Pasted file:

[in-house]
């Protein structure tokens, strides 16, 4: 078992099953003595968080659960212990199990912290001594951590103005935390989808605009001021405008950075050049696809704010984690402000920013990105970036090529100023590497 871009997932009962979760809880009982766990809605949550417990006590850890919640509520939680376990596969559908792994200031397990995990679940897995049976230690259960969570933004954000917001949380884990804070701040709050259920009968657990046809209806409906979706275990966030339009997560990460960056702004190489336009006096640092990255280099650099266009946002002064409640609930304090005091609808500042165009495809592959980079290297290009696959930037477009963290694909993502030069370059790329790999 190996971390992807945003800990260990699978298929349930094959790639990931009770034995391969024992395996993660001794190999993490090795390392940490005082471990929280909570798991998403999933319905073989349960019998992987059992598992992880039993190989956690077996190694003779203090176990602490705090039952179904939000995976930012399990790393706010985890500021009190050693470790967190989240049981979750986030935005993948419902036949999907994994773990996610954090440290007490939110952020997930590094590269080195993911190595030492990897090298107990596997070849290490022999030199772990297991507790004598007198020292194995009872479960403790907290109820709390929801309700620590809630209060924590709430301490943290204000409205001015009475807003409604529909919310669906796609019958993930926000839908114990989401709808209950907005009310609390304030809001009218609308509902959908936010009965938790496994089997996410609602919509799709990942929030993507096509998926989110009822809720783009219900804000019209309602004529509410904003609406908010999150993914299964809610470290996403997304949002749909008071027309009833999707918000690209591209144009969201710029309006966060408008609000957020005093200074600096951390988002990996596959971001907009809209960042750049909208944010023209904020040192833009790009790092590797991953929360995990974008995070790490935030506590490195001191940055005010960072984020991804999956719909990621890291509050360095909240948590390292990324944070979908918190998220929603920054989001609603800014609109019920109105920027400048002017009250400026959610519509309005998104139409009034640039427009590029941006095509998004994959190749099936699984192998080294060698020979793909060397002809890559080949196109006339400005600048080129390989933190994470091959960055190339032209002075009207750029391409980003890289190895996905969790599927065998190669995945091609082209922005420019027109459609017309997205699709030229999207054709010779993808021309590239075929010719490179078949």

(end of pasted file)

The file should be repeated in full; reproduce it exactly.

[in-house]
């Protein structure tokens, strides 16, 4: 078992099953003595968080659960212990199990912290001594951590103005935390989808605009001021405008950075050049696809704010984690402000920013990105970036090529100023590497 871009997932009962979760809880009982766990809605949550417990006590850890919640509520939680376990596969559908792994200031397990995990679940897995049976230690259960969570933004954000917001949380884990804070701040709050259920009968657990046809209806409906979706275990966030339009997560990460960056702004190489336009006096640092990255280099650099266009946002002064409640609930304090005091609808500042165009495809592959980079290297290009696959930037477009963290694909993502030069370059790329790999 190996971390992807945003800990260990699978298929349930094959790639990931009770034995391969024992395996993660001794190999993490090795390392940490005082471990929280909570798991998403999933319905073989349960019998992987059992598992992880039993190989956690077996190694003779203090176990602490705090039952179904939000995976930012399990790393706010985890500021009190050693470790967190989240049981979750986030935005993948419902036949999907994994773990996610954090440290007490939110952020997930590094590269080195993911190595030492990897090298107990596997070849290490022999030199772990297991507790004598007198020292194995009872479960403790907290109820709390929801309700620590809630209060924590709430301490943290204000409205001015009475807003409604529909919310669906796609019958993930926000839908114990989401709808209950907005009310609390304030809001009218609308509902959908936010009965938790496994089997996410609602919509799709990942929030993507096509998926989110009822809720783009219900804000019209309602004529509410904003609406908010999150993914299964809610470290996403997304949002749909008071027309009833999707918000690209591209144009969201710029309006966060408008609000957020005093200074600096951390988002990996596959971001907009809209960042750049909208944010023209904020040192833009790009790092590797991953929360995990974008995070790490935030506590490195001191940055005010960072984020991804999956719909990621890291509050360095909240948590390292990324944070979908918190998220929603920054989001609603800014609109019920109105920027400048002017009250400026959610519509309005998104139409009034640039427009590029941006095509998004994959190749099936699984192998080294060698020979793909060397002809890559080949196109006339400005600048080129390989933190994470091959960055190339032209002075009207750029391409980003890289190895996905969790599927065998190669995945091609082209922005420019027109459609017309997205699709030229999207054709010779993808021309590239075929010719490179078949």